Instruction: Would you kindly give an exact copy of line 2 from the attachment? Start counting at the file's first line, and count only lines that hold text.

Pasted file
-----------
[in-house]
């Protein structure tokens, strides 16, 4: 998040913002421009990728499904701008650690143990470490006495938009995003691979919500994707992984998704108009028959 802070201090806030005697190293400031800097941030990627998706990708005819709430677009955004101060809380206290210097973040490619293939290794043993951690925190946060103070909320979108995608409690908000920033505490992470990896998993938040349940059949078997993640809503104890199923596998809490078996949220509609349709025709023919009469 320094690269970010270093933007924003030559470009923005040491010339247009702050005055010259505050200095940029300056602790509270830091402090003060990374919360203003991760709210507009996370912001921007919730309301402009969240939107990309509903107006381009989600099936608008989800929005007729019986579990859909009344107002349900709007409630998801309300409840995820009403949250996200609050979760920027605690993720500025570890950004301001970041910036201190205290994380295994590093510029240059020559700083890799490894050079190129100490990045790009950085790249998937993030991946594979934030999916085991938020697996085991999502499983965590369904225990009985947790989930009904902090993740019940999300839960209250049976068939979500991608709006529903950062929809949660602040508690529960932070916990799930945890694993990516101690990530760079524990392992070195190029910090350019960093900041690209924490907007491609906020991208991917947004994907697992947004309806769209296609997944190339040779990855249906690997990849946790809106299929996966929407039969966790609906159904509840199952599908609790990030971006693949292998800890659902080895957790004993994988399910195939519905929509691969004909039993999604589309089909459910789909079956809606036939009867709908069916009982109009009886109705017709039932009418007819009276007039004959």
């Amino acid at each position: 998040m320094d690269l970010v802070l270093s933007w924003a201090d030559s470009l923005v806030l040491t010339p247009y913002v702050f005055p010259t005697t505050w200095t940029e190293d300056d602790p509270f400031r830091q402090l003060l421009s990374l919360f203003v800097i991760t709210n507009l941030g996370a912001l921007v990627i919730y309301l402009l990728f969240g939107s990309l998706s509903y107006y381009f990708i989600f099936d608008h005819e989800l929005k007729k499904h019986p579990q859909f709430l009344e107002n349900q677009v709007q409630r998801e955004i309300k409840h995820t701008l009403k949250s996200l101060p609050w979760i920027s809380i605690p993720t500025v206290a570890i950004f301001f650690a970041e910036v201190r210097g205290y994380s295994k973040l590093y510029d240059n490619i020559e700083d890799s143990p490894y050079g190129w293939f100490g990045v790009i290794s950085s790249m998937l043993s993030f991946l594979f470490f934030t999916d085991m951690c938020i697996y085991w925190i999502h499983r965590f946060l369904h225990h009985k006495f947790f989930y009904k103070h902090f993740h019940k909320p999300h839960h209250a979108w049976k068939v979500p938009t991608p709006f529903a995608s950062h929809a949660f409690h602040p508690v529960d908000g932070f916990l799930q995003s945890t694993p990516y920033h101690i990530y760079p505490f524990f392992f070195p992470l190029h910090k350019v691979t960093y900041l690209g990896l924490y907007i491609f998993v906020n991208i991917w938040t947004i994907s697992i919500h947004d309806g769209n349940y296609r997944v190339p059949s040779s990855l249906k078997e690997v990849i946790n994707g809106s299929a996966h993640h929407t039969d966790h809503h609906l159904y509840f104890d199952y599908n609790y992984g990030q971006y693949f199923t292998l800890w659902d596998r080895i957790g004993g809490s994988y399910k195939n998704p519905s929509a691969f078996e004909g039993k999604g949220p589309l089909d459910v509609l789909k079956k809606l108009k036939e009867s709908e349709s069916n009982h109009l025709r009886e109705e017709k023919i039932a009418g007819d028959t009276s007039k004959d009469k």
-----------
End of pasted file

């Protein structure tokens, strides 16, 4: 998040913002421009990728499904701008650690143990470490006495938009995003691979919500994707992984998704108009028959 802070201090806030005697190293400031800097941030990627998706990708005819709430677009955004101060809380206290210097973040490619293939290794043993951690925190946060103070909320979108995608409690908000920033505490992470990896998993938040349940059949078997993640809503104890199923596998809490078996949220509609349709025709023919009469 320094690269970010270093933007924003030559470009923005040491010339247009702050005055010259505050200095940029300056602790509270830091402090003060990374919360203003991760709210507009996370912001921007919730309301402009969240939107990309509903107006381009989600099936608008989800929005007729019986579990859909009344107002349900709007409630998801309300409840995820009403949250996200609050979760920027605690993720500025570890950004301001970041910036201190205290994380295994590093510029240059020559700083890799490894050079190129100490990045790009950085790249998937993030991946594979934030999916085991938020697996085991999502499983965590369904225990009985947790989930009904902090993740019940999300839960209250049976068939979500991608709006529903950062929809949660602040508690529960932070916990799930945890694993990516101690990530760079524990392992070195190029910090350019960093900041690209924490907007491609906020991208991917947004994907697992947004309806769209296609997944190339040779990855249906690997990849946790809106299929996966929407039969966790609906159904509840199952599908609790990030971006693949292998800890659902080895957790004993994988399910195939519905929509691969004909039993999604589309089909459910789909079956809606036939009867709908069916009982109009009886109705017709039932009418007819009276007039004959």